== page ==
Why Salespeople Can’t Move the Conversation Away from Price


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I have written many articles on the importance of and how to use a consultative approach to differentiate you and your company from your competitors and their companies so that the decision is not based on price.

However, many of the calls for help are just that – opportunities that are about price and only price. Or so the callers believe. When salespeople have an opportunity that has sunk to the depths of price despair it can only mean that one or more of the falling conditions are true:

  • Salespeople did not uncover their (not yours) compelling reason to do business with you
  • Salespeople are calling too low in the organization
  • Salespeople are with someone from purchasing
  • Salespeople have not uncovered the prospect’s motivation for needing the lowest price (watch this video clip)
  • Salespeople have not asked what part of the solution the prospect could live without (see the image below)

There are other factors that could contribute to salespeople reguarly finding themselves in a price-sensitive discussion:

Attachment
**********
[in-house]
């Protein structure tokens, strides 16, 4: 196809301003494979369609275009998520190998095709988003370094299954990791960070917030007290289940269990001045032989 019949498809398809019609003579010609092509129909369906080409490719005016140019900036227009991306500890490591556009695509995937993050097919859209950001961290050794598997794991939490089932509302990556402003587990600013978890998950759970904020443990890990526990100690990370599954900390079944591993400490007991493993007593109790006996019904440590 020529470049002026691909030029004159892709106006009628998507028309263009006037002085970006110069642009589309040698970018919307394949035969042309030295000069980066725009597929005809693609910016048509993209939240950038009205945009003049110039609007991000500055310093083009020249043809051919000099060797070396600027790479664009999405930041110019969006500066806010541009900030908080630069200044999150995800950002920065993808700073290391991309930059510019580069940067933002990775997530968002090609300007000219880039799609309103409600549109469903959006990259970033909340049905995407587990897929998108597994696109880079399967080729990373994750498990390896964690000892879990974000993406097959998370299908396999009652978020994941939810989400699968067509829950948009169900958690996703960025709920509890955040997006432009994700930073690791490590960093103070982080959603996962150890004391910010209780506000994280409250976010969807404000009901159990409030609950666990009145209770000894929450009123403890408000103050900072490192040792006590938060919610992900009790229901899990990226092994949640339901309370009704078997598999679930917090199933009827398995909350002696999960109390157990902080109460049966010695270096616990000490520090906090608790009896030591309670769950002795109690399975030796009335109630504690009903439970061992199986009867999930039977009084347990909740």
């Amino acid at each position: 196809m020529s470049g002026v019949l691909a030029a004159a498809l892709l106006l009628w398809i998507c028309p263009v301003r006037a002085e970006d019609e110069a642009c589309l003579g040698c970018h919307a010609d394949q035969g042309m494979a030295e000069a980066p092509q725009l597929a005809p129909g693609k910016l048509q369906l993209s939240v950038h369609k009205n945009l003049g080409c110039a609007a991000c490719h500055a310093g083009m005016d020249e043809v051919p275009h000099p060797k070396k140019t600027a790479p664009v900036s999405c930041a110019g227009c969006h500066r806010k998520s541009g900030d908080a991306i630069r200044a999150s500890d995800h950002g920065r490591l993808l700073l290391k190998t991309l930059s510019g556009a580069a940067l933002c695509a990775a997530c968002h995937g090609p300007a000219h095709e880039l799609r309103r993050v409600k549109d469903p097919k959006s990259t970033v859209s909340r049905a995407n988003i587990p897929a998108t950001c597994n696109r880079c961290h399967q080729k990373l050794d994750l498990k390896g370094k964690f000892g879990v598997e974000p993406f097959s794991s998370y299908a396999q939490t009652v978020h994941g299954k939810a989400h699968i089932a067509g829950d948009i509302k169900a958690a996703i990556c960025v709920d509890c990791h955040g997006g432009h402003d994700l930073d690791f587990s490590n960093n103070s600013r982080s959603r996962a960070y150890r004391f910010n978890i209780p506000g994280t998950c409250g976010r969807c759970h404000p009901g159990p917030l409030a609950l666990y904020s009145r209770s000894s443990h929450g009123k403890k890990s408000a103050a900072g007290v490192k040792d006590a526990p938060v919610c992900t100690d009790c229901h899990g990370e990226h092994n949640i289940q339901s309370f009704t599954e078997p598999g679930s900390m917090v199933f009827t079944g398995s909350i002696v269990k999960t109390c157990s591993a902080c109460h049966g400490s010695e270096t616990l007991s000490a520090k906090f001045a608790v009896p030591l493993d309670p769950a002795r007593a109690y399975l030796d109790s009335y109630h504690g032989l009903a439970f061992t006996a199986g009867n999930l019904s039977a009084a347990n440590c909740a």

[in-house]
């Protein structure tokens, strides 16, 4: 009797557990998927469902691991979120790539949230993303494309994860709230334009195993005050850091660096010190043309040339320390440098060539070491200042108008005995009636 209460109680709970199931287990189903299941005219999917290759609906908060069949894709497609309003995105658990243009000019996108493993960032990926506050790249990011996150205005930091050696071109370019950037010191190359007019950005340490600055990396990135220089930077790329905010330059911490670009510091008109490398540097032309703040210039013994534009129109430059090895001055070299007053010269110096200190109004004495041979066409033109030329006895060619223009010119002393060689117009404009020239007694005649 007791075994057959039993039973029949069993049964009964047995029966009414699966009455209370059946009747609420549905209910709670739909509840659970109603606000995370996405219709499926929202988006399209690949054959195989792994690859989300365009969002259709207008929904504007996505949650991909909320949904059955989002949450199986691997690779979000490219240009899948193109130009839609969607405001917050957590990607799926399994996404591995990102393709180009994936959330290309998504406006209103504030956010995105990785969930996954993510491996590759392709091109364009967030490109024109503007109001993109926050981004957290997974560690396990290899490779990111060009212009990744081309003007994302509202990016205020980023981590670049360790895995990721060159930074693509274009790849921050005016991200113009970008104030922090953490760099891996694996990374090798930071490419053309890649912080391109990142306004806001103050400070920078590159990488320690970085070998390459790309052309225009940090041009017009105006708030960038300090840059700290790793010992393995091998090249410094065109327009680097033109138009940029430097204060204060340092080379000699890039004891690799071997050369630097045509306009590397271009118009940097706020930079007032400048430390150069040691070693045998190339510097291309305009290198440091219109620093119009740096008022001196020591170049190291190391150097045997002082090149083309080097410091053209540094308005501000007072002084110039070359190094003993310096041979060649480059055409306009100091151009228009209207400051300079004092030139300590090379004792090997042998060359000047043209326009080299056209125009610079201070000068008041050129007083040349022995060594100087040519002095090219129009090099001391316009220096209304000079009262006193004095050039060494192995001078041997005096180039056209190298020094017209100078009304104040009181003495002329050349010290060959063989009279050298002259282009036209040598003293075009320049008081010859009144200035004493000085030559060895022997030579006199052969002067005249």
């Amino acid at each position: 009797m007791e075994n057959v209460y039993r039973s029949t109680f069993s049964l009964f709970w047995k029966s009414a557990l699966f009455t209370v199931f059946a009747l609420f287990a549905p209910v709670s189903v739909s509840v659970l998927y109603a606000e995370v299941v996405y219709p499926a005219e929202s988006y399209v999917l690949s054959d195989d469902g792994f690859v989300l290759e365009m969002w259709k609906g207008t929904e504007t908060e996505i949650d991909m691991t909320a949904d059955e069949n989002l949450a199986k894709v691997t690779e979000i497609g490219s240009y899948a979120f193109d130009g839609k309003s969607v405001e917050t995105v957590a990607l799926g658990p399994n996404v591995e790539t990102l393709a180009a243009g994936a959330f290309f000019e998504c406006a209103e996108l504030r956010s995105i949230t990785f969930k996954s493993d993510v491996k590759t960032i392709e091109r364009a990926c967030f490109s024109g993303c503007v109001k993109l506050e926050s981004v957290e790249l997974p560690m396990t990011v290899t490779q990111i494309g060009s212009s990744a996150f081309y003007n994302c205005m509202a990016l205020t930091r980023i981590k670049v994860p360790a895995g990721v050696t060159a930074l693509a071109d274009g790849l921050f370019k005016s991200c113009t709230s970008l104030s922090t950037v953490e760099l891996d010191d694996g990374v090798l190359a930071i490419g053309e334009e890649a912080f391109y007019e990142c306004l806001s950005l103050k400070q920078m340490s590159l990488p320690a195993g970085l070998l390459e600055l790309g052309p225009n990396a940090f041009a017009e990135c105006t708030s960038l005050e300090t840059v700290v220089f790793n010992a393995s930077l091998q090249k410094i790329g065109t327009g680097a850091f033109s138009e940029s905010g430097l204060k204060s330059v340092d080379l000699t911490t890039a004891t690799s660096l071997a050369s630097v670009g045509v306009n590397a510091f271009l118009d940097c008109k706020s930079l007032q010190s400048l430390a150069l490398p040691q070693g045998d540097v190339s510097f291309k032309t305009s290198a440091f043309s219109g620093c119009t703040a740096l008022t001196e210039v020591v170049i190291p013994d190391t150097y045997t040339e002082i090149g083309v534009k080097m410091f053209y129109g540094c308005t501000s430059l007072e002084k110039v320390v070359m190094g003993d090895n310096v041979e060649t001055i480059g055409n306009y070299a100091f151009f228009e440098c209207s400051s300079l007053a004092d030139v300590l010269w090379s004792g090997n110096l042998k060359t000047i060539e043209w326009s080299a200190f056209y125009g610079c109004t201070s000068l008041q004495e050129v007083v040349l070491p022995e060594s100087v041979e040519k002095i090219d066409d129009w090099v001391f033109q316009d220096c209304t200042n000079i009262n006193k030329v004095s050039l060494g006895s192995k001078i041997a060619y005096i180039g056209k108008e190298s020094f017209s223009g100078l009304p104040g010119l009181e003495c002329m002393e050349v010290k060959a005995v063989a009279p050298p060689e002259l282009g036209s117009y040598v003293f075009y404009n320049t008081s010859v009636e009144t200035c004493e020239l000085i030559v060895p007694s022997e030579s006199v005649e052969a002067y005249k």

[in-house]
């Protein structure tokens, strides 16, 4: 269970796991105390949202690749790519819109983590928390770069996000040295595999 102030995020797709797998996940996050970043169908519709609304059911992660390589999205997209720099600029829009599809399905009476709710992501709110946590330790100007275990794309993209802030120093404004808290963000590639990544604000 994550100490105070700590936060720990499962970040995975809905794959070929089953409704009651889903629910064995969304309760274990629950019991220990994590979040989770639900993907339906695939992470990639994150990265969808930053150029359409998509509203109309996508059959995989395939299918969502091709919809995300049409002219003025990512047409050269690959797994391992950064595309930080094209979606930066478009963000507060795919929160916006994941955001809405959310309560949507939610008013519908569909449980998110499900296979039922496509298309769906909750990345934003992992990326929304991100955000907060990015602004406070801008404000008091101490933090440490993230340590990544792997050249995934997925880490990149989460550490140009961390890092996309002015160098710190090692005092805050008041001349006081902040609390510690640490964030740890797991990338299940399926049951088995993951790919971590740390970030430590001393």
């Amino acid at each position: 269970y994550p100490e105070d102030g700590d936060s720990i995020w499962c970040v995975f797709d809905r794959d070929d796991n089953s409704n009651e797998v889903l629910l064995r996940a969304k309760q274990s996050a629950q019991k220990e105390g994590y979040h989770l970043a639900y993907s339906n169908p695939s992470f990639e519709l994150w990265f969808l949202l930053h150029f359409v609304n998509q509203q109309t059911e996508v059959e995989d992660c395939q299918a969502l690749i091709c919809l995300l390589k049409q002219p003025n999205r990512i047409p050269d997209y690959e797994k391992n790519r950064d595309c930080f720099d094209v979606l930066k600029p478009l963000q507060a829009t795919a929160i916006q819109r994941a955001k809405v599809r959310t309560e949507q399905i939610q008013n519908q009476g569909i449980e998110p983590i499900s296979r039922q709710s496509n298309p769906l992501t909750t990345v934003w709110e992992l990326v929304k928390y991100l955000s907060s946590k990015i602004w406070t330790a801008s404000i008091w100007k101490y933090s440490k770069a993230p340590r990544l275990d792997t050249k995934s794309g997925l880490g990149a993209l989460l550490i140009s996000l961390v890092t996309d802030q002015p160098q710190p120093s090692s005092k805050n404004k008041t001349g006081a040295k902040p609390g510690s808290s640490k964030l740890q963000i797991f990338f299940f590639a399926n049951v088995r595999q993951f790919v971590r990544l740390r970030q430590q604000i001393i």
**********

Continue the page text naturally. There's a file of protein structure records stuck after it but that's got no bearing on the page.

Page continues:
• That’s the way that the salesperson buys – lowest price rules – and that does not support successful selling because they agree that they should have the lowest possible price
  • Salespeople aren’t completely comfortable having a discussion about someone else’s money
  • Salespeople aren’t comfortable pushing back and challenging – prospects have their way with them
  • Salespeople are too trusting – they take what the prospect says at face value and because the salespeople don’t question it, they can’t determine if the prospects are bluffing and playing games
  • Salespeople get emotional when a prospect tries to push them around on price and lose control of the sales call
There is much more to how and why salespeople get caught up in the lowest price conversation than meets the eye. That said, there are many things that can be done to put a stop to it:
  • Training
  • Coaching
  • Overcoming the Weaknesses that Allow These Problems to Occur
  • Role Playing with colleagues
  • Practice
  • New Expectations and Guidelines
  • Accountability

Republished with author's permission from original post.


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